Denise Boiko began investigating the college admissions process during her children's junior high years since her daughter aspired to attend a very competitive college. As you might expect, the whole family was absorbed into the process, and they ended up doing so much research that it made sense to organize the information they discovered into a book to make it available to others.
What sets this book apart from some others on the same topic is the extensive coverage on planning for those aiming for highly competitive colleges since that was the route Denise’s daughter and son both selected. Even though that information is included, those not aiming that high can skip sections that are irrelevant to them and still have everything they need.
Denise begins with a discussion of junior high, suggesting that home educators view it as a warm-up for high school. She stresses planning ahead so that students take the correct classes even as early as junior high, but especially once they begin their freshman year. To that end, she shows how to plan the entire high school course of study as well as each year's lineup of courses.
Denise makes very practical suggestions such as evaluating a student’s proficiency in various areas of English language arts, then targeting study areas rather than taking comprehensive, repetitive courses. For example, a student with a solid grasp of grammar and punctuation should not be completing a text that reviews nouns, pronouns, punctuation, etc. That time might be better spent focusing on composition or literature.
At more than 400 pages, this book is loaded with detailed information, charts, and examples. Among the topics she covers in depth are:
- Writing course descriptions
- Many resources for courses plus ways to create courses yourself
- AP courses (the most extensive information I’ve seen in similar books)
- Community college courses
- Extracurricular activities and developing leadership skills (these two are of particular interest to colleges)
- Transcripts and diplomas
- High school timetable – an entire chapter suggesting things that need to be done each year, with items broken down into those needed to be done each season or month during the last two years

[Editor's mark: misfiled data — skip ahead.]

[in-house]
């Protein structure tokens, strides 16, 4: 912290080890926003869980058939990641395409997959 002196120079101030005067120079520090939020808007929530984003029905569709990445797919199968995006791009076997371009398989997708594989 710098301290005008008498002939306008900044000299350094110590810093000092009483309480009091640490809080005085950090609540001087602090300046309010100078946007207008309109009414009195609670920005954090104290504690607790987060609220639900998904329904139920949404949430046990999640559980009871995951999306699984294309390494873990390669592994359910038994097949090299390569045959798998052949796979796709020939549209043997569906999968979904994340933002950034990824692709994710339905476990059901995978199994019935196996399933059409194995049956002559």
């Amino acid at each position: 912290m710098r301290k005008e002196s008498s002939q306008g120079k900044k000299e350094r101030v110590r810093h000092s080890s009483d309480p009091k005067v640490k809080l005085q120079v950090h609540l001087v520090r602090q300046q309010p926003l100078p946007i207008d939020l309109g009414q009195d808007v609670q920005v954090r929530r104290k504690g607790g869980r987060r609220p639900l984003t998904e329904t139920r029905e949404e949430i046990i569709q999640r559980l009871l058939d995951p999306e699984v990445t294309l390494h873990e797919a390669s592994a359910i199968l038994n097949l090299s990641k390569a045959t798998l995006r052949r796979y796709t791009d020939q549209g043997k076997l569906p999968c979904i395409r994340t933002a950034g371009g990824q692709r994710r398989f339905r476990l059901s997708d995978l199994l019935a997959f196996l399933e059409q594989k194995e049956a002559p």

- College selection
- PSAT, SAT, and ACT exams
- The college application process
- Financial aid and scholarships
- Internships and career planning
- Survival tips for parents
- Preparing for college life
At the back are very useful lists of resources and websites. Published in 2010, this is an up-to-date book that highlights the wealth of information and resources available on the internet.
As you read the book, it is clear that Denise Boiko is a Christian from the occasional mentions of faith-related issues and discussion of worldview courses, but this isn’t a dominant theme and shouldn’t be enough to put off non-religious home educators.
This is not intended to be a curriculum manual. Denise recommends some resources but does not attempt to provide comprehensive information on curriculum choices. In terms of the topics that Denise does cover thoroughly, only one area seems a little light--information on highly competitive athletes and athletic scholarships. This is a very specialized area, and those pursuing sports scholarships and/or careers will need to do some additional research, perhaps contacting Home School Legal Defense Association as a starting point.
I very much appreciate the fact that this book is based on both research and experience. Denise frequently mentions pitfalls or cautions that are not obvious. For example, you need to be aware of situations where community college credits might cause problems for admission to competitive colleges or qualifying for scholarships.